Snap revenue tops estimates due to mobile ad demand

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Snap picked up a big backer in Saudi Arabia's Prince Alwaleed bin Talal, who announced soon after the second-quarter results he had bought a 2.3 percent stake for $250 million in May.

Despite the solid financial numbers, Snap reported its first-ever decline in sequential daily active users.

Its revenue was $262 million in the second quarter, beating the average estimate of $250.43 million, as average revenue per user surged to $1.40 from $1.05 a year ago.

The overhaul of the once fast-growing app turned some users away, and more people are flocking to Facebook Inc.'s Instagram, which has successfully copied Snap's most popular features.

Snapchat's major redesign, first introduced towards the end of 2017, was also met with criticism by many users - including high-profile users such as Kylie Jenner - eventually forcing a further redesign.

Analysts had expected net losses of $0.17 per share in revenue of $251.19 million.

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Advertising revenue is up 48 percent year-over-year as well, making the platform all the more enticing to the potential advertiser. Speaking six months after the relaunch, he added: "We have been working hard to iterate and improve Snapchat based on the feedback from our community".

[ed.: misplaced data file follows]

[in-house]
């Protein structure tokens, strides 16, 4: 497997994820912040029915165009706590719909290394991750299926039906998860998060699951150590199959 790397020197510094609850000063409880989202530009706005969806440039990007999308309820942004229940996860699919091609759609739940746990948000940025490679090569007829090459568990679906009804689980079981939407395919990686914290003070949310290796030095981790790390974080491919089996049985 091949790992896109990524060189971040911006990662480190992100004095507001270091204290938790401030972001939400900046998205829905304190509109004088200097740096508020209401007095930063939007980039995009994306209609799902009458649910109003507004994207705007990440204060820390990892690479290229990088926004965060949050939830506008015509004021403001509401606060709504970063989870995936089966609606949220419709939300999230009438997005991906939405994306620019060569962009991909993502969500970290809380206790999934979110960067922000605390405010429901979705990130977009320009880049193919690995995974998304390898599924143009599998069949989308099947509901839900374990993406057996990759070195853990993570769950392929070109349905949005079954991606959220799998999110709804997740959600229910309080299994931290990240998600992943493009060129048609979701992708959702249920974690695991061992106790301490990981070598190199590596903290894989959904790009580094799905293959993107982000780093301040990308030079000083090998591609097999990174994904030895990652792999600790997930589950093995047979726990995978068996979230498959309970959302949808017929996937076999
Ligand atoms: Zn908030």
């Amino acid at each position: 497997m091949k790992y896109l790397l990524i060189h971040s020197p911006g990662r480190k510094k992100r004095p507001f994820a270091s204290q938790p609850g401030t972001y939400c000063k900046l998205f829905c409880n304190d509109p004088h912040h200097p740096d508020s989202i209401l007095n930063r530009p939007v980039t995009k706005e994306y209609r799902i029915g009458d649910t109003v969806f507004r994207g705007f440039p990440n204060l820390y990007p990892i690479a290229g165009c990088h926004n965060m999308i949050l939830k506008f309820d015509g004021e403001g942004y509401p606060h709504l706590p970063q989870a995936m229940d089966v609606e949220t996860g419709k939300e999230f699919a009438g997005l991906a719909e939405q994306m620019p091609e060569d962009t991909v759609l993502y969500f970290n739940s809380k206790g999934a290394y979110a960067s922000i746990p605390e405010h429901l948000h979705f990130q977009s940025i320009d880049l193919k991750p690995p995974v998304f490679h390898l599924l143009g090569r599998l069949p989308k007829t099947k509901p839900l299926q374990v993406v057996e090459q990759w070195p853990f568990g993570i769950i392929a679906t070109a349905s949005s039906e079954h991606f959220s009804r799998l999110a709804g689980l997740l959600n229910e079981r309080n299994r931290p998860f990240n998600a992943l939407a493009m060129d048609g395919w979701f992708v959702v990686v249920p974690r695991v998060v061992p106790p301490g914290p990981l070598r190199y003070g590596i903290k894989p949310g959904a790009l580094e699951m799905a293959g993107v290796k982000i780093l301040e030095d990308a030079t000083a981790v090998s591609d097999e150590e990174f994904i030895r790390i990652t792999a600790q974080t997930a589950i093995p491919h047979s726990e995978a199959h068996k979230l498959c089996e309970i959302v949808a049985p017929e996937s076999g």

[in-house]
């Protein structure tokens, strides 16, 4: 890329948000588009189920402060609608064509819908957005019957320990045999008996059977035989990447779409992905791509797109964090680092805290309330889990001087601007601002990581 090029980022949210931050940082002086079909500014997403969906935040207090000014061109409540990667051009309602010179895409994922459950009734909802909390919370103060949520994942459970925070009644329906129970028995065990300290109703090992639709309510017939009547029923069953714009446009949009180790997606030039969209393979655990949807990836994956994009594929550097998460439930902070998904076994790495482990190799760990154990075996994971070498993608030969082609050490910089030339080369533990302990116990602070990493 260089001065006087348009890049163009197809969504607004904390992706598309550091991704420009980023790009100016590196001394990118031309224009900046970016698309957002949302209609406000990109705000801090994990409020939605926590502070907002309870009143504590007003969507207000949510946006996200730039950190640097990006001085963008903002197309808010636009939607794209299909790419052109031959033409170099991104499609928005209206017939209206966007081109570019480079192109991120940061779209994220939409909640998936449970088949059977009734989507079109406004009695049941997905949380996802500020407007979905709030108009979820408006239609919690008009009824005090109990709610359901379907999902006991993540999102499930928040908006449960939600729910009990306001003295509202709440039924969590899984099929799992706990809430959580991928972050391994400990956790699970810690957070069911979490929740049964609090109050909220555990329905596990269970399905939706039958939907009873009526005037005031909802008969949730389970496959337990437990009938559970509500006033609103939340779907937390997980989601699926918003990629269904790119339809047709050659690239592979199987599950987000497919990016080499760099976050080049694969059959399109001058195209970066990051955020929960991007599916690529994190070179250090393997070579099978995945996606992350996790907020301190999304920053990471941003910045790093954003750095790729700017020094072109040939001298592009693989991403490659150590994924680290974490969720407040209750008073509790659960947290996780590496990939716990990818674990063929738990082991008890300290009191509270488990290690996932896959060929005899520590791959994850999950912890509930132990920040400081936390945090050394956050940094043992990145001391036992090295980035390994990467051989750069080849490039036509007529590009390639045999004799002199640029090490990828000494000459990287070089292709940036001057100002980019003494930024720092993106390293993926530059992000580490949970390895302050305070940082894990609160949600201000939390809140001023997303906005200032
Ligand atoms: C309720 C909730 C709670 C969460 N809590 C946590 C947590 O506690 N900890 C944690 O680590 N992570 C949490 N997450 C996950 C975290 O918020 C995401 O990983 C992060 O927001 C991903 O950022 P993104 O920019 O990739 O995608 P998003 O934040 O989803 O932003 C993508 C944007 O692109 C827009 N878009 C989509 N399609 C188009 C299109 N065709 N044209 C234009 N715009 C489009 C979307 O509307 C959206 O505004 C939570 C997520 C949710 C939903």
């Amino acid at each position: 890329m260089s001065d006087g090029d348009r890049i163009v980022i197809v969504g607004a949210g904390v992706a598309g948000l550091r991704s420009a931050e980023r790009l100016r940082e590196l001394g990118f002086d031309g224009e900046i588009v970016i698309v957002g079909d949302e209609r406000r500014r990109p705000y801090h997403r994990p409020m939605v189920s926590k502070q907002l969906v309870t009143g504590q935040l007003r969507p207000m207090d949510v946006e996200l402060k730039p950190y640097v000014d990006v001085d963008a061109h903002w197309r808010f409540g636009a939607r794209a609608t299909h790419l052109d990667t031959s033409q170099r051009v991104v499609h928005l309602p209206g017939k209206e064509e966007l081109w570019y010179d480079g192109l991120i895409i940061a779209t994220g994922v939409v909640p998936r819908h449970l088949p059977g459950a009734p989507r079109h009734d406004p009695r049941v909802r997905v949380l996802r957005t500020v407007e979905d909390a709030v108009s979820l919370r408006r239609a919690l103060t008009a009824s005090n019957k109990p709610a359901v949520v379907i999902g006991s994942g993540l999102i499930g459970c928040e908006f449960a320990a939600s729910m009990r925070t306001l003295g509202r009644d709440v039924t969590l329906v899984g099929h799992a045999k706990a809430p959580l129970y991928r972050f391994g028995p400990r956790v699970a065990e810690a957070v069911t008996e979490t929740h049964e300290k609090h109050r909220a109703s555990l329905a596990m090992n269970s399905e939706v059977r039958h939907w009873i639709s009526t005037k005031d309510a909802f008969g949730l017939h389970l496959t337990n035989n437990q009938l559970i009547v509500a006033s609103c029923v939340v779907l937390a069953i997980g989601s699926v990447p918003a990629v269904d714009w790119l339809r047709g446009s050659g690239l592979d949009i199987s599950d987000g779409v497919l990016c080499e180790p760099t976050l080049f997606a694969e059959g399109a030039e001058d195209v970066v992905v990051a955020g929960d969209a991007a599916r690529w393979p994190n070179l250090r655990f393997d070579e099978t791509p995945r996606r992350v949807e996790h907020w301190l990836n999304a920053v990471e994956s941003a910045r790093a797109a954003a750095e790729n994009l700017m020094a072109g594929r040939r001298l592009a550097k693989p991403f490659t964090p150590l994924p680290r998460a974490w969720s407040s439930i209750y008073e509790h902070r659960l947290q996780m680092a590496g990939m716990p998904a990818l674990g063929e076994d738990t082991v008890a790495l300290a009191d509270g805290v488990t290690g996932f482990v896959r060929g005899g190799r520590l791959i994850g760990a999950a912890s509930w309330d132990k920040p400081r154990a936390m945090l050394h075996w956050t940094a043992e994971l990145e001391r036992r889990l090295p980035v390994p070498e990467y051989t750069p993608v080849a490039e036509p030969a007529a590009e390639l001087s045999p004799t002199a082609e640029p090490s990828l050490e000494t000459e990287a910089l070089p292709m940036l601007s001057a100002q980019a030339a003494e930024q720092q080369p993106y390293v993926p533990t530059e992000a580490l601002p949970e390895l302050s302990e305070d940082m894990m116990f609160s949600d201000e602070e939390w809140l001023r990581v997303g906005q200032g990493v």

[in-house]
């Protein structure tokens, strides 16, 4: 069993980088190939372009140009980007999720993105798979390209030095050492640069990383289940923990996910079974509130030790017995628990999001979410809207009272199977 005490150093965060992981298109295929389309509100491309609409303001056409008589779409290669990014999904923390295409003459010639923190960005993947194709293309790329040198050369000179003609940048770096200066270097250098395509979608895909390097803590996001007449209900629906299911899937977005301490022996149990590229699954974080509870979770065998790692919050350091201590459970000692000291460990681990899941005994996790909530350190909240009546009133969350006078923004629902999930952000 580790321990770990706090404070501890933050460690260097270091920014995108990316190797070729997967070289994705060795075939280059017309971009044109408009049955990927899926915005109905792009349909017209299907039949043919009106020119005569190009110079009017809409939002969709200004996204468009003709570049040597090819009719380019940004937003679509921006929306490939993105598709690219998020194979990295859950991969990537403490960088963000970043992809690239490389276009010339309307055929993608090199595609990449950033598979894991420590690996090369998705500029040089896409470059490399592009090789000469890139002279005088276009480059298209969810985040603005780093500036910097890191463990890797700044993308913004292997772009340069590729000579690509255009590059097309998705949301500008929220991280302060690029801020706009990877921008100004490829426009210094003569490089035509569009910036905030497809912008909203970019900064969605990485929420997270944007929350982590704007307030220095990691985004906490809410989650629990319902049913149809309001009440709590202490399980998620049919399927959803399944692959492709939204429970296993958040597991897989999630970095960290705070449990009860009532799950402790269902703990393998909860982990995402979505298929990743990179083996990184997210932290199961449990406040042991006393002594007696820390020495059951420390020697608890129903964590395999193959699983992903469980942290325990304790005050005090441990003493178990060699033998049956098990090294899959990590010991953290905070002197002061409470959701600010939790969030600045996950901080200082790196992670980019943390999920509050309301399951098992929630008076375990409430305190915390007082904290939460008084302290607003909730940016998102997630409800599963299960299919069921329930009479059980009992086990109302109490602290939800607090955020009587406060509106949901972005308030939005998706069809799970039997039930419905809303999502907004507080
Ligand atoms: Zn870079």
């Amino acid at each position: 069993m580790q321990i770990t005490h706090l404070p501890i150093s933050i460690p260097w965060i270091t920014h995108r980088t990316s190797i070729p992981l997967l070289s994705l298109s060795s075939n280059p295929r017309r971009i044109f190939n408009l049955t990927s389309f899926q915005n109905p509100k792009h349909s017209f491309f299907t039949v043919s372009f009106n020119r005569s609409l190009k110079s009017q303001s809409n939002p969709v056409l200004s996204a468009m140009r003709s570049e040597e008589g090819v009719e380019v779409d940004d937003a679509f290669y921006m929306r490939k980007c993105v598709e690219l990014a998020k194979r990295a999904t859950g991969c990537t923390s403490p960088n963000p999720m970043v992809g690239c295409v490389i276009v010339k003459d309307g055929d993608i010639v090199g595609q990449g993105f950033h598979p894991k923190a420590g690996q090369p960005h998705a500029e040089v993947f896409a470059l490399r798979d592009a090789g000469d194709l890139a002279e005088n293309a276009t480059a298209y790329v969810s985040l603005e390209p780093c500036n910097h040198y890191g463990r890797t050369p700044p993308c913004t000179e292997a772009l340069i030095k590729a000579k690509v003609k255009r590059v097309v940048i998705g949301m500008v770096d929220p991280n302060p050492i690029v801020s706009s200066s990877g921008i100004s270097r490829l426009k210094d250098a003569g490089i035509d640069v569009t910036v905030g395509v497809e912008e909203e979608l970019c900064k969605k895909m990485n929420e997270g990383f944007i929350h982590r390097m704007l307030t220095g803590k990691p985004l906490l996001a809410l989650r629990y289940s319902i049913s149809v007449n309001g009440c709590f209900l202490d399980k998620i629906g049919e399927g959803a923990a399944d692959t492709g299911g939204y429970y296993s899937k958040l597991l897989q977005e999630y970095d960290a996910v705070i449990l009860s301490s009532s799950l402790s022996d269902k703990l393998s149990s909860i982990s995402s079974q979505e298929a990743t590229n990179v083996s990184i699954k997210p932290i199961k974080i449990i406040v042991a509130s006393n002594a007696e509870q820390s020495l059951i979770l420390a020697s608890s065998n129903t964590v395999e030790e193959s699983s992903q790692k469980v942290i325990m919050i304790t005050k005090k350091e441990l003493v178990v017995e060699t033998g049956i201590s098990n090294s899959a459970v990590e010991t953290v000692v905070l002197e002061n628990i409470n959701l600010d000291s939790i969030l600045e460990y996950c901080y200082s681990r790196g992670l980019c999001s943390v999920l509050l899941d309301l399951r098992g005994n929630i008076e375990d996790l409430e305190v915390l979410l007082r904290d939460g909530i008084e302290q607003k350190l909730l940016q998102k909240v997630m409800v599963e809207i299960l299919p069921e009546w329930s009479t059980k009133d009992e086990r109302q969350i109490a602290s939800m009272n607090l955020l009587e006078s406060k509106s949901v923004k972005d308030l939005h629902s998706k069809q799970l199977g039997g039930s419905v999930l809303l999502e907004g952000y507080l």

For the quarter ended June 30, Snap said it lost an adjusted $0.14 per share in the quarter ended June 30, where analysts had expected a loss of $0.18 per share.

"While our Monthly Active Users continued to grow this quarter, we saw a 2 percent decline in our Daily Active Users", CEO Evan Spiegel said on a call with analysts after the report. It will be interesting to see if this trend of desiring privacy in the modern era will continue, or if Facebook and Twitter are just waiting to pounce.

However it beat analyst expectations on revenue to rake in $262m over the last three months, indicating that while users may not be too keen on its Snapchat product since its design overhaul, advertisers are thinking differently.

The prince had previously been rumoured to be interested in investing in Snap prior to its IPO, though in 2015 a source told Reuters there were "no plans to invest".

Ahead of the release of the results on Tuesday, the self-described camera company warned year-over-year growth had slowed down "significantly" from the first quarter's 54%.

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